1923 年 1 巻 5 号 p. 13-19
Since 1913, an undescribed bacterial leaf spots of Hibiscus has been under observation in Korea. The most noticeable lesions in leaves are found as irregular black spots which cause the distortion of the leaves. The causal bacteria have been isolated repeatedly and its pathogenicity proved by inoculation with pure culture. The disease is briefly described as follows:
The disease affects the cotyledons, especially young leaves when 2-3 leaves are expanded, but reduced when the plants matured. The first signs of the disease are minute circular black spots which enlarge in size gradually and take circular or irregular outlines, then finally the margins become angular limited by the veins. The outer parts of the spots take on obscure whitish yellow colour or water soaked appearance, and when the leaves are severely attacked the whole plants become blackend and dry out.
Description of causal organism:
Bacterium Hibisci, n. sp.
A cylindrical rod with rounded ends, single or pairs usually and chains frequently, 1.2-2. O X 0.6-0.7 μ. in size, motile by means of 1-2 polar flagella, no spore or capsule formed, Grams-negative, and stains well in carbol fuchsin, anilin water gentianviolet, and aqueous methylenblue; in agar plate, the surface colonies are smooth and circular with entire margin, slightly elevated in center, wet shiny and cement-like coloured by reflected light, fine granular in center under magnification; bouillon culture clouded after 20 hours at 25-27°C, and rim produced with heavey precipitate; gelatin slightly lignified, milk slowly peptonized, no gas produced, nitrate slightly reduced, no reaction of indol, thermal death point at 49°C, aerobic. Infection experiments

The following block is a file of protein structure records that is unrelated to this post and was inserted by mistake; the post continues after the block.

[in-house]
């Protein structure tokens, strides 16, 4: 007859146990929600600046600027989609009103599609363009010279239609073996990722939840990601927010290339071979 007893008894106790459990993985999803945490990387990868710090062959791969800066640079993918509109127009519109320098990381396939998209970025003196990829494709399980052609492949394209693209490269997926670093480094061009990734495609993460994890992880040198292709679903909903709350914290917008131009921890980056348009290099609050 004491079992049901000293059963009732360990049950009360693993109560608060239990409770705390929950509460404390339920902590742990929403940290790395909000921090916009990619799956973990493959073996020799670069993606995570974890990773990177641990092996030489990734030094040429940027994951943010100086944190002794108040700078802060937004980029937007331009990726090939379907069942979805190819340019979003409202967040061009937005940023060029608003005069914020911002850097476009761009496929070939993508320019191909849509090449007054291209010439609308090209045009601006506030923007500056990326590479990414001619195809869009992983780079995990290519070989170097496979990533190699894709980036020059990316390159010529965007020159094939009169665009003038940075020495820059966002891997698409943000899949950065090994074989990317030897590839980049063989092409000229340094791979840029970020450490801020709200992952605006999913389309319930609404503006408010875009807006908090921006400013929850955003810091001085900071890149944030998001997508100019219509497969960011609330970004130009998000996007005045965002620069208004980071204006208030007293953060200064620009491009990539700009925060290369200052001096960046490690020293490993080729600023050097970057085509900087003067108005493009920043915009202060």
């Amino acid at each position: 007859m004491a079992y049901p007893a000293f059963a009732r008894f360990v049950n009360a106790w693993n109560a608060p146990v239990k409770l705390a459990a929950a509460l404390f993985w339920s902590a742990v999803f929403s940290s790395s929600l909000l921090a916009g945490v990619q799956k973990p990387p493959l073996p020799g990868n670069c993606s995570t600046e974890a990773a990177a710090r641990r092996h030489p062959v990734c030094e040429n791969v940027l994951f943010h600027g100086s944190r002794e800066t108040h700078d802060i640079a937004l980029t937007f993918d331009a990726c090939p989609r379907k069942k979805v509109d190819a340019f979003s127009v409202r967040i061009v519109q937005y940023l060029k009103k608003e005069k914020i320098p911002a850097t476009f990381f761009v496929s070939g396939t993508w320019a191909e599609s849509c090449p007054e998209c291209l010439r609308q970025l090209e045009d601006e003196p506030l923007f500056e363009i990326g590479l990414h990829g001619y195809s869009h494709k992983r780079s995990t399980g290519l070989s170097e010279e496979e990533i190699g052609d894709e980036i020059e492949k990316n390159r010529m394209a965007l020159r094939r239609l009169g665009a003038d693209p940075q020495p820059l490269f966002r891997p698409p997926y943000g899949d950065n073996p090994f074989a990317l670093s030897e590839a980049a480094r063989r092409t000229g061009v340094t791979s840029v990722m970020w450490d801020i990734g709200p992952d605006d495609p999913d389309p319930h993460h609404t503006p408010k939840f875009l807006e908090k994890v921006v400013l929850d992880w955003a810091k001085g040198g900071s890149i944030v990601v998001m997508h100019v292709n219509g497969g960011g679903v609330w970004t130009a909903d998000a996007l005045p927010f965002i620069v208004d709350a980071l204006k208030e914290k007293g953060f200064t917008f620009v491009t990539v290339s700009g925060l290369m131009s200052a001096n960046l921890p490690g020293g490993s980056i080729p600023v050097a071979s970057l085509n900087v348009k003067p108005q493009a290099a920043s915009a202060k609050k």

Inoculation by needl puncture with water suspension of 24 hours agar culture resulted characteristic leaf spots but inoculation by spraying failed to give infections. When the seeds soaked with water suspension of agar pure culture are sowed, the germinated young plants showed lesions of bacterial blight on the cotyledons.
Our experiment shows that this organism overwinters on seed. In April 1921, the seeds were disinfected for 10 minutes with mercuric chloride (One to 1000 part of water) or hot water treatment (55°C) and then sowed in large tube with sterilized sand. The plants germinated, grew soundly and no disease was observed, but the plants from untreated seeds showed 50 per cent diseased leaves.
Our experiments for control during the season of 1919 and 1920 show that the seed disinfection is very effective, application of 5-5-50 bordeaux mixture spray greatly reducing the disease.